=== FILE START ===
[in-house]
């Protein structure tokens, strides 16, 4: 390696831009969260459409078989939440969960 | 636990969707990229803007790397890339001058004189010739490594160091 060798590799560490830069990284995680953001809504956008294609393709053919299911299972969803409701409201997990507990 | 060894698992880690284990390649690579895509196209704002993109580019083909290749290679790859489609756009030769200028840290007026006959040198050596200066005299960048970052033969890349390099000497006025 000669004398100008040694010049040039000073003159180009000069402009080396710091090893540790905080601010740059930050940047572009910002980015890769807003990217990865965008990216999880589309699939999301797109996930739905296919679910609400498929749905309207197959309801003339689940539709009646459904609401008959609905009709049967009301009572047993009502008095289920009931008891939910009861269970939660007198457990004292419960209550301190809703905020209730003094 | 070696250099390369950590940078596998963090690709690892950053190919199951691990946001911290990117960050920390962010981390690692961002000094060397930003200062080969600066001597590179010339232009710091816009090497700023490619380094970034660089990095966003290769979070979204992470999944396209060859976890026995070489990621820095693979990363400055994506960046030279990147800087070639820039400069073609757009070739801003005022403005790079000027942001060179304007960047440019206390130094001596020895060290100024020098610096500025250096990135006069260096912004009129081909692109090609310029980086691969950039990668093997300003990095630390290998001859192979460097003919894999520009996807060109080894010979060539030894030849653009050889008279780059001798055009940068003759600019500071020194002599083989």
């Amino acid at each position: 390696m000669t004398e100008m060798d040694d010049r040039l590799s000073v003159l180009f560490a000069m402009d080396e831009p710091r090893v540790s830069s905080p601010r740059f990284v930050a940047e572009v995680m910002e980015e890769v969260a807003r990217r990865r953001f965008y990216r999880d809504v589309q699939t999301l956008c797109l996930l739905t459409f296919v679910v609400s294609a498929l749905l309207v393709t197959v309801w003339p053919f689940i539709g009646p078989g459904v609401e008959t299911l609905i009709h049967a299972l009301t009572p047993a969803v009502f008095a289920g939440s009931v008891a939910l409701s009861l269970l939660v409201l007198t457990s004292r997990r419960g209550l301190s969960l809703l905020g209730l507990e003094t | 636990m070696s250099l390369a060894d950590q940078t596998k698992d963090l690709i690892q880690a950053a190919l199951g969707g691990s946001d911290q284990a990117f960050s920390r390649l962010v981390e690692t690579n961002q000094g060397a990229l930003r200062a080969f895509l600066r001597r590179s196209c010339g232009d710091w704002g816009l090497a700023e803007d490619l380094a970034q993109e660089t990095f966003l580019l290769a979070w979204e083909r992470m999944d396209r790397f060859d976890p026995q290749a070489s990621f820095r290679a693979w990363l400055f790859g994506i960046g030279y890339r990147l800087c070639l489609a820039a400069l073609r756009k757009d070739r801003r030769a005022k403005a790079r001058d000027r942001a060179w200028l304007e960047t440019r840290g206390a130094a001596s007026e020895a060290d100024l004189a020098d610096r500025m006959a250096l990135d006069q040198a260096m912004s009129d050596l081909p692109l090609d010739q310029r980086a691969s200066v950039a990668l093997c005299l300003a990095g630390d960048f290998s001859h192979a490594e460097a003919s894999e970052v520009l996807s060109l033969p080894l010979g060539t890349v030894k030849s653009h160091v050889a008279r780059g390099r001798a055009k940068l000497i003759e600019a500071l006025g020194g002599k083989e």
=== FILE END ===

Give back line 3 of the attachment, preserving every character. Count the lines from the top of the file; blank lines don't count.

């Amino acid at each position: 390696m000669t004398e100008m060798d040694d010049r040039l590799s000073v003159l180009f560490a000069m402009d080396e831009p710091r090893v540790s830069s905080p601010r740059f990284v930050a940047e572009v995680m910002e980015e890769v969260a807003r990217r990865r953001f965008y990216r999880d809504v589309q699939t999301l956008c797109l996930l739905t459409f296919v679910v609400s294609a498929l749905l309207v393709t197959v309801w003339p053919f689940i539709g009646p078989g459904v609401e008959t299911l609905i009709h049967a299972l009301t009572p047993a969803v009502f008095a289920g939440s009931v008891a939910l409701s009861l269970l939660v409201l007198t457990s004292r997990r419960g209550l301190s969960l809703l905020g209730l507990e003094t | 636990m070696s250099l390369a060894d950590q940078t596998k698992d963090l690709i690892q880690a950053a190919l199951g969707g691990s946001d911290q284990a990117f960050s920390r390649l962010v981390e690692t690579n961002q000094g060397a990229l930003r200062a080969f895509l600066r001597r590179s196209c010339g232009d710091w704002g816009l090497a700023e803007d490619l380094a970034q993109e660089t990095f966003l580019l290769a979070w979204e083909r992470m999944d396209r790397f060859d976890p026995q290749a070489s990621f820095r290679a693979w990363l400055f790859g994506i960046g030279y890339r990147l800087c070639l489609a820039a400069l073609r756009k757009d070739r801003r030769a005022k403005a790079r001058d000027r942001a060179w200028l304007e960047t440019r840290g206390a130094a001596s007026e020895a060290d100024l004189a020098d610096r500025m006959a250096l990135d006069q040198a260096m912004s009129d050596l081909p692109l090609d010739q310029r980086a691969s200066v950039a990668l093997c005299l300003a990095g630390d960048f290998s001859h192979a490594e460097a003919s894999e970052v520009l996807s060109l033969p080894l010979g060539t890349v030894k030849s653009h160091v050889a008279r780059g390099r001798a055009k940068l000497i003759e600019a500071l006025g020194g002599k083989e």